Inspection- No Self Incrimination Protects Peons

It’s in the Constitution

Inspection This will be no defense of Bill Cosby, There has been enough septic tank sludge broke free under that former star’s bridge to make defense an absurd, even evil, notion. But I am bothered by some of the left and society in general’s cries when it comes to self incrimination, “BUT it’s JUST a technicality!!!” Really? “Just?”
 Dismissing self incrimination as just a technicality is a “the king has no clothes” moment. Our legal system couldn’t exist

By Ken Carman

without technicalities, and that is both a good and bad thing. Specifics matter. We make agreements in court to find truth, and to pave the way for possible civil litigation. I’m not a fan of that last one because it paves the way for what none dare call double jeopardy. But it also keeps court proceedings from becoming fishing expeditions where the legal system will do anything to get at a defendant, to make them look bad in ways that have NOTHING to do with what they are accused of. The mere accusation of what has nothing to do with the prosecution can affect a jury in that way. A defendant testifying against himself opens up that hole to hell.
 I understand how uncomfortable this is, how crazily insane the concept that all those claims of rape were consensual is. But obviously we can’t special design our courts to prosecute who we don’t trust, don’t like, feel did SOMETHING so we’ll get them any way we can. How dangerous is that?
 Dismissing being forced to self incriminate as “just a technicality” mocks a lot of the hell raised about the justice system by the left. It dismisses some by the right too. The document that showed George W. got special treatment when abandoning the Guard was dismissed on a technicality: not being the same exact document. Despite having the same words on it, according to the secretary on whose desk it sat. That was wrong. But should George have been forced to testify regarding the contents of that document? Now that; despite my natural inclination, I disagree with, As much as I was not a fan: self incrimination.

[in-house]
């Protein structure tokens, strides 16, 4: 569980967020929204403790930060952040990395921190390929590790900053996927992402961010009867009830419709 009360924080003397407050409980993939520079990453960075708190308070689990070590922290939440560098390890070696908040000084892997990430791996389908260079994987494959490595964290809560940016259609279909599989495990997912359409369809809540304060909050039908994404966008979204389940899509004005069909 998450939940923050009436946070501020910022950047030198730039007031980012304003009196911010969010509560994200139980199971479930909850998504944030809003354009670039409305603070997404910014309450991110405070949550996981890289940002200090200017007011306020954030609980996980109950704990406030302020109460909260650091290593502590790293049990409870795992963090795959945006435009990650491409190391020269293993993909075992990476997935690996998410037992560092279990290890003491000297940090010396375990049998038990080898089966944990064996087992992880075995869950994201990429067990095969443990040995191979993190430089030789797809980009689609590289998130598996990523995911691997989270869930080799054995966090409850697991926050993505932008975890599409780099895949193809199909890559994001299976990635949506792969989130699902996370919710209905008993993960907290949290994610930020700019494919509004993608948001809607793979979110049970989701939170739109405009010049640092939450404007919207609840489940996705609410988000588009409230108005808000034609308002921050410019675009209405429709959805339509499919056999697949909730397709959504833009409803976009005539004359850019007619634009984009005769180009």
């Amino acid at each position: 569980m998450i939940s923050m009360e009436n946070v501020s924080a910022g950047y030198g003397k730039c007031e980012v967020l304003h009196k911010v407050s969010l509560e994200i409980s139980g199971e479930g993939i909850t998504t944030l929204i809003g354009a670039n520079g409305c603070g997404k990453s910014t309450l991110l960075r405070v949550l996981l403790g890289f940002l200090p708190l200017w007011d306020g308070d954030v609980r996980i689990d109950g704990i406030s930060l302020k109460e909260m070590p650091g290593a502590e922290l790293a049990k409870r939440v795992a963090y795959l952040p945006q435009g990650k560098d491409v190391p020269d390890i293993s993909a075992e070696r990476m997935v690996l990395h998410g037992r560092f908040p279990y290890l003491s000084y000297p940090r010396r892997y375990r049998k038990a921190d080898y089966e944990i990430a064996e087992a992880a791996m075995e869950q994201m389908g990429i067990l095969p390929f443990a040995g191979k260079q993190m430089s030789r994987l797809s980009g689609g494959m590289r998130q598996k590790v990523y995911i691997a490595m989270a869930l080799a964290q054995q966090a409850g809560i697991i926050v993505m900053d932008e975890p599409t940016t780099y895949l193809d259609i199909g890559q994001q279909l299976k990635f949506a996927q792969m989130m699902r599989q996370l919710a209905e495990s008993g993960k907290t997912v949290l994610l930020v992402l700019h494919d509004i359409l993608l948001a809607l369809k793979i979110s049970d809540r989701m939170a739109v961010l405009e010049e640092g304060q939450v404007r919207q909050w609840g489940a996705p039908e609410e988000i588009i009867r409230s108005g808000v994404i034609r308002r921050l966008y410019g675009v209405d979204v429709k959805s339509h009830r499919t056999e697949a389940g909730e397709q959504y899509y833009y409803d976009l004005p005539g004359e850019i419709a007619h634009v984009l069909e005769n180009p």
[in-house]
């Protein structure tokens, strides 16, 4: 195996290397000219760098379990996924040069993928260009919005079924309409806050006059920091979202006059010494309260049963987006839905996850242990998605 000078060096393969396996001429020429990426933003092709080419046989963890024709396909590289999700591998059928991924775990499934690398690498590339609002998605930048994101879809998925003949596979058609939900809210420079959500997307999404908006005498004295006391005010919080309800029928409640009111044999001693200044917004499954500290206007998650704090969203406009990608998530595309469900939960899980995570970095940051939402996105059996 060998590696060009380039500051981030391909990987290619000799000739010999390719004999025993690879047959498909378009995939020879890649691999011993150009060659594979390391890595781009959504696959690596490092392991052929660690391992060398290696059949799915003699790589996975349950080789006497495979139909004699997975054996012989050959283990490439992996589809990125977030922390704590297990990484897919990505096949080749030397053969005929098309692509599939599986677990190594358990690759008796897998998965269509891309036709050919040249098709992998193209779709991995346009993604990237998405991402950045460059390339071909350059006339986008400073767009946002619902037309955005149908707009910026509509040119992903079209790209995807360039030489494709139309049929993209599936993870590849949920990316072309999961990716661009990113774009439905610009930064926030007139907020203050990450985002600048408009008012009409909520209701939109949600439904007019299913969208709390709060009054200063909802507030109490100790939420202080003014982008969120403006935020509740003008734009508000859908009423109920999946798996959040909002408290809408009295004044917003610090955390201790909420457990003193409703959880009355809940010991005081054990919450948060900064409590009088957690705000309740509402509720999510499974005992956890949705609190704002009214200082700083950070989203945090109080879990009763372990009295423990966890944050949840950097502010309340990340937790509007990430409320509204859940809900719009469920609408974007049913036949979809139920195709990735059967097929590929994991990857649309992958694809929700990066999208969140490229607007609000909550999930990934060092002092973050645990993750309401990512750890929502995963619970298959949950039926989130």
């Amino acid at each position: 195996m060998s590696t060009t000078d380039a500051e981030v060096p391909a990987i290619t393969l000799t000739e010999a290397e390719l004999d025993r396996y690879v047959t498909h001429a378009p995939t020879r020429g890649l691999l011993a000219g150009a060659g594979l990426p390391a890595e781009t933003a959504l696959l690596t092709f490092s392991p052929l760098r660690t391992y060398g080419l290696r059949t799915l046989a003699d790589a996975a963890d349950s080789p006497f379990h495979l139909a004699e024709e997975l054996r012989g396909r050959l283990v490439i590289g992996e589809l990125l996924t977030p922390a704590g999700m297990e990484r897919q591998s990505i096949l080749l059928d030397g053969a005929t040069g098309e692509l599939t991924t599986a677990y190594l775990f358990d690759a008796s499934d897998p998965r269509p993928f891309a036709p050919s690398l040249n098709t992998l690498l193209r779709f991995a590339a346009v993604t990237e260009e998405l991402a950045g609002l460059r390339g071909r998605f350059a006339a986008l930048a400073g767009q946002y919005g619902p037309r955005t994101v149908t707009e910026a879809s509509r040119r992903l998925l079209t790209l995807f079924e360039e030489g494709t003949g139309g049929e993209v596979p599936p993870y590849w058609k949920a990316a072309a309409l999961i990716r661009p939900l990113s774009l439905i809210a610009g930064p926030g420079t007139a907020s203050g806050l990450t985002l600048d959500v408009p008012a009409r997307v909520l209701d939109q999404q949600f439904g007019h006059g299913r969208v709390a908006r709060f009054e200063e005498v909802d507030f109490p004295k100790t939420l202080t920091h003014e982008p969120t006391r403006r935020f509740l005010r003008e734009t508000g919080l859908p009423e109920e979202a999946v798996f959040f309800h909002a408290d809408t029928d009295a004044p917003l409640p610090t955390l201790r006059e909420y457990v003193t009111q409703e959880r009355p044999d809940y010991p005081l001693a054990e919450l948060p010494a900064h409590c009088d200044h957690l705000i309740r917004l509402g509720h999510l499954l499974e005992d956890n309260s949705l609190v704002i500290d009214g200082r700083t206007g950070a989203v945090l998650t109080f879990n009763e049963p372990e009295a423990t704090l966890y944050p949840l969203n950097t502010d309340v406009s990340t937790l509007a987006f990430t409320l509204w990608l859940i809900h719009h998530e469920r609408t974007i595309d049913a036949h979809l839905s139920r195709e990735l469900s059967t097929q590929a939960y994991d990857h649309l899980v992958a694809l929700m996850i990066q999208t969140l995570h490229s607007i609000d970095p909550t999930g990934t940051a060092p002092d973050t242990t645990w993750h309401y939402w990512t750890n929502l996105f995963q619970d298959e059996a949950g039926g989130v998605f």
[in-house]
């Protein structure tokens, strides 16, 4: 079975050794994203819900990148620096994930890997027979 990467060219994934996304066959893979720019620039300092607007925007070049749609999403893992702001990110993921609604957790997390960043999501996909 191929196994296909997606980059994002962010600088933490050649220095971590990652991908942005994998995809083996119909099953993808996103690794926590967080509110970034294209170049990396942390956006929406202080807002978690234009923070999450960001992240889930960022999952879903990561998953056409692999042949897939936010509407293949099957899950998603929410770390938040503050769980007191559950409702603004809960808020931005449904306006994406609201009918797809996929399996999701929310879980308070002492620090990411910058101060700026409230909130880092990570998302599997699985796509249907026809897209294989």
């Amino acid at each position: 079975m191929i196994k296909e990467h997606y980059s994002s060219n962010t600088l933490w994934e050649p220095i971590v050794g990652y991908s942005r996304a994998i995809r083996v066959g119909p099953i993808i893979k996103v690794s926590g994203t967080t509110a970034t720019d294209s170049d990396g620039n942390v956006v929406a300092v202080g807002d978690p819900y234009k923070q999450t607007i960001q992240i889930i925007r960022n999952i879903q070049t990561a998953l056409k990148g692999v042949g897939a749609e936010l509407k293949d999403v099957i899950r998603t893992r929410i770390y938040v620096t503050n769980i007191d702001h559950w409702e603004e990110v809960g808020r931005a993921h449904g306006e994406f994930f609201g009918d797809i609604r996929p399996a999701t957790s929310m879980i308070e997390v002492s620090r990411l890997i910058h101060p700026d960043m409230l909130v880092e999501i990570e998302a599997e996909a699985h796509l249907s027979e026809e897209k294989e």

Back to OJ.
 I know: someone who lectured other blacks, hung around physically and philosophical with right wing cranks, unfortunately has been called a “house…” probably deserves what he gets… not to mention the murders. There sure are a lot of public people, and especially public servants, I feel that way about, even what might call murders. (Couldn’t creating a war for personal gain be considered murder in any fair world?)
 In OJ’s case the prosecution royally botched the case. As horrific as it may be, the system worked. It didn’t work well, but I put that squarely on the prosecution’s crap laden table.
 But we got him. After breaking in and then how many rape accusations?
 Then we got un-got him.
 He claimed all consensual. Yeah, I don’t believe that either. But you can’t have a justice system where the lawyers make deals then go back on them. That would be a unjust justice system. We have too much of that already. The real problem here is not one jackass getting off, but all the peons who are tricked, are forced in some devious ways, to implicate themselves. Even if they didn’t actually do what they have just implicated themselves in.
 Given that dynamic juries convict the innocent even more than they already do.
 Let’s not lose track of the fact not being forced to incriminate oneself should always be cause for dismissal. Not because of OJ. For us peons.

                                        -30-

Inspection is a column that has been written by Ken Carman for over 40 years, first published in fall of 1972. Inspection is dedicated to looking at odd angles, under all the rocks, and into the unseen cracks and crevasses, that constitute the issues and philosophical constructs of our day: places few think, or even dare, to venture.
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